Thursday, August 9, 2007

Oil Drops Near $72 a Barrel

Oil prices fell Wednesday as traders awaited the release of a U.S. government fuel stocks report expected to show gasoline inventories rose last week.

The data was expected to show another drop in crude oil inventories, but increases in both refinery activity and gasoline supplies, according to a Dow Jones Newswires survey of analysts.

September Brent crude fell 26 cents to $71.54 a barrel on the ICE Futures exchange in London.

Oil futures were supported by news that ConocoPhillips shut down gasoline-producing equipment at two refineries, one in New Jersey and the other in Pennsylvania. One of the refineries, at Linden, New Jersey, was expected to be online Friday, so support could be short lived.

After last week's report from the U.S. Energy Department's Energy Information Administration showed a surprisingly large drop in oil inventories, oil rallied to a new all-time high of $78.77 a barrel. But crude gave up those gains in the same session as investors came to view the increase in gasoline production as more important.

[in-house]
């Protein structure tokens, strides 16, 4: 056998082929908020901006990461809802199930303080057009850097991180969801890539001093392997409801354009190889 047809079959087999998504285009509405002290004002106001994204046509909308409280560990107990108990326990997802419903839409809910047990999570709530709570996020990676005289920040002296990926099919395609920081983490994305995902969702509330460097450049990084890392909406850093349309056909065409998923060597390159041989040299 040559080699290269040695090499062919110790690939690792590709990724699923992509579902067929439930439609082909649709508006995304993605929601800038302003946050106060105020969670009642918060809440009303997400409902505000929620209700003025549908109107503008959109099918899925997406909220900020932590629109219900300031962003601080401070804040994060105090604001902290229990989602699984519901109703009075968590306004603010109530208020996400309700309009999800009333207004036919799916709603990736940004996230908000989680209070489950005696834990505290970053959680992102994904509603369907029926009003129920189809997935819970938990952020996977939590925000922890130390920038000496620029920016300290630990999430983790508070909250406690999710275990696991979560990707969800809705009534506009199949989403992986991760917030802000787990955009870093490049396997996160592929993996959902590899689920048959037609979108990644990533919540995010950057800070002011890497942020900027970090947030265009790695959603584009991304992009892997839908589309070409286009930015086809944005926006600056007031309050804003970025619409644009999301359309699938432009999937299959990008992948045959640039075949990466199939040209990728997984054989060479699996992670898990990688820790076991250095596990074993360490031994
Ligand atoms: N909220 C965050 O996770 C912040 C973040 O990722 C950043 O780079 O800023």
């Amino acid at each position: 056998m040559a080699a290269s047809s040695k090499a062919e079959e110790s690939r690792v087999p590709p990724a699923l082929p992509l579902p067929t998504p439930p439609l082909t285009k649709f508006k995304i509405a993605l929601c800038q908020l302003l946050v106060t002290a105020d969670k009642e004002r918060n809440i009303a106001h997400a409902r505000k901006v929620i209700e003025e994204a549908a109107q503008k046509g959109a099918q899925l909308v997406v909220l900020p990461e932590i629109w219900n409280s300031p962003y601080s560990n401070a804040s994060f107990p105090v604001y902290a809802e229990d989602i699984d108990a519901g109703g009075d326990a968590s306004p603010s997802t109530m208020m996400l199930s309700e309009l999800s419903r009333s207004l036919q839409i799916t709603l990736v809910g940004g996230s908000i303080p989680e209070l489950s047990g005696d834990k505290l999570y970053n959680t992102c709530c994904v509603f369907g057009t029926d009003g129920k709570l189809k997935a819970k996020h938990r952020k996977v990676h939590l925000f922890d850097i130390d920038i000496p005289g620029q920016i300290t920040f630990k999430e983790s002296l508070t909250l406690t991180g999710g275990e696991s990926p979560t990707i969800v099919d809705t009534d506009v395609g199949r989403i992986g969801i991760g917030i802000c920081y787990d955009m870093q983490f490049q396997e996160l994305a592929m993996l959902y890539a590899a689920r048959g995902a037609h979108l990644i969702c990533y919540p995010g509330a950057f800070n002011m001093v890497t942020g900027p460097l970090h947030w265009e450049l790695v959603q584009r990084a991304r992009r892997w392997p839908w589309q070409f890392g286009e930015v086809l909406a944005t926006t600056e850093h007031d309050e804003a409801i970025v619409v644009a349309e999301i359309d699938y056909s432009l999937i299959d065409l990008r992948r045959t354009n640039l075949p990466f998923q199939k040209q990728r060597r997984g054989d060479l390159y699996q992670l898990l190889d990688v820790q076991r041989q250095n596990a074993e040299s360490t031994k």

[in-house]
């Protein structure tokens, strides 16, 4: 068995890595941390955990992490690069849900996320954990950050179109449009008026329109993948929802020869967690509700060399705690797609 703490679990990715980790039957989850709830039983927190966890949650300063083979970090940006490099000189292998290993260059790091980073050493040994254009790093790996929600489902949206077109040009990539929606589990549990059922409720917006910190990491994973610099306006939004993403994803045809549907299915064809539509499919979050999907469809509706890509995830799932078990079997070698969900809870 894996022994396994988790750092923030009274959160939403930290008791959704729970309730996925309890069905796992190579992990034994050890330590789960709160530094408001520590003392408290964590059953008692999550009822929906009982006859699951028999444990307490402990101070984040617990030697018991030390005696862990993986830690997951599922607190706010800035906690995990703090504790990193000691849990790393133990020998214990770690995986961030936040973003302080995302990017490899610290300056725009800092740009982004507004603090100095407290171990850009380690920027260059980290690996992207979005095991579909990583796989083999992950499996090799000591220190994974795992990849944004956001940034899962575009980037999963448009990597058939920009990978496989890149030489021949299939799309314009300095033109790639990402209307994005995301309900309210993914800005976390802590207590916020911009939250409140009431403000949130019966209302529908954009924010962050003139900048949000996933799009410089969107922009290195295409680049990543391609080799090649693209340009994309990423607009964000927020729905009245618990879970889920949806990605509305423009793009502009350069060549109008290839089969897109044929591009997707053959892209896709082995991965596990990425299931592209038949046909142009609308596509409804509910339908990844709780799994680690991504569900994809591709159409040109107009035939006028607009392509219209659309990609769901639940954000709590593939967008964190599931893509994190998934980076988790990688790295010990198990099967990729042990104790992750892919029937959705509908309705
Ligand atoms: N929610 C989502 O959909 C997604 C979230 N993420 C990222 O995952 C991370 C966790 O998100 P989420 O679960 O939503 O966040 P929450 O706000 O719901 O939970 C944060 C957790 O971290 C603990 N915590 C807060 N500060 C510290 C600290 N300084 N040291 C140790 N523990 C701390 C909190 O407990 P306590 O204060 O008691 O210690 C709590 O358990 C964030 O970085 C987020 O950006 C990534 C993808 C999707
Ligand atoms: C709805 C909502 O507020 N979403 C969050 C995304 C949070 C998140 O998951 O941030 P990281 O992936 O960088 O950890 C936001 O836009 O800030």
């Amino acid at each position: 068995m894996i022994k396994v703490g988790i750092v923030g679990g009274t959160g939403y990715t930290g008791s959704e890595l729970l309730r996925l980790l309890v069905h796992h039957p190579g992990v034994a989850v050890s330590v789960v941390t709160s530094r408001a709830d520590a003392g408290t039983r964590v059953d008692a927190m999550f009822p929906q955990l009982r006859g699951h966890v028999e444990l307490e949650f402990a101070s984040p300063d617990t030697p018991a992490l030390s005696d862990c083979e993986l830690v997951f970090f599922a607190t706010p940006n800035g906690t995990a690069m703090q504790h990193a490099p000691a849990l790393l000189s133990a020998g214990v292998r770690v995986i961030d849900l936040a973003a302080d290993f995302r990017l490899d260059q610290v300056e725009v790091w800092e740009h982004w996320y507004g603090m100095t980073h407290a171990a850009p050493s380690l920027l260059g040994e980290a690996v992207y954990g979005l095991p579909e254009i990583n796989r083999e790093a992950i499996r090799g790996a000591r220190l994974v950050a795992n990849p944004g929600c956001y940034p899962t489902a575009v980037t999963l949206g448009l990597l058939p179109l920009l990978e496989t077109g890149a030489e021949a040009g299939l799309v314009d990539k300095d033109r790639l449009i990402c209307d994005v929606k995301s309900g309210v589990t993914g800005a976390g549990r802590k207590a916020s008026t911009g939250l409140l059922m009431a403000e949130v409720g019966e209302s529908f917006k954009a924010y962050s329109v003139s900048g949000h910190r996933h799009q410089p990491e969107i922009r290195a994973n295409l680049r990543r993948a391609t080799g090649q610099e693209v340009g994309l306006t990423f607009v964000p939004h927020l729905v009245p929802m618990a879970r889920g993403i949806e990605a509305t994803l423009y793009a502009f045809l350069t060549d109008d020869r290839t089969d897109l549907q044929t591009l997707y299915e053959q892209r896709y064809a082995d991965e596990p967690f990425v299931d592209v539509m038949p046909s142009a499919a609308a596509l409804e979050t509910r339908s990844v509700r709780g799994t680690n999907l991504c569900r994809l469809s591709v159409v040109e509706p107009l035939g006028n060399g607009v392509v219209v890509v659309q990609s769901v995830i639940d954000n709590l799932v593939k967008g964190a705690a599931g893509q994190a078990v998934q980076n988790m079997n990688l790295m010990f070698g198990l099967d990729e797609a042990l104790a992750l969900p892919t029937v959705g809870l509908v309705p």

Several weeks of growing gasoline supplies and refinery activity have alleviated some supply concerns, sending gas futures and retail prices sharply lower. That trend is expected to continue. Analysts surveyed by Dow Jones Newswires, on average, expect refinery utilization to have grown by 0.1 percentage point to 93.7 percent of capacity in the week ended Aug. 3.

That increased activity drew down crude inventories by 2 million barrels last week, and increased gasoline supplies by 1 million barrels, analysts say. Distillates, which include heating oil and diesel fuel, were expected to have gained 1.8 million barrels.

Heating oil futures lost 0.45 cent to $1.9596 a gallon (3.8 liters) while gasoline prices lost 0.73 cent to $1.9369 a gallon. Natural gas futures fell 1.5 cents to $6.186 per 1,000 cubic feet.

Some analysts see the recent price declines as a correction in a bullish market, driven largely by speculators selling off positions to lock in profits

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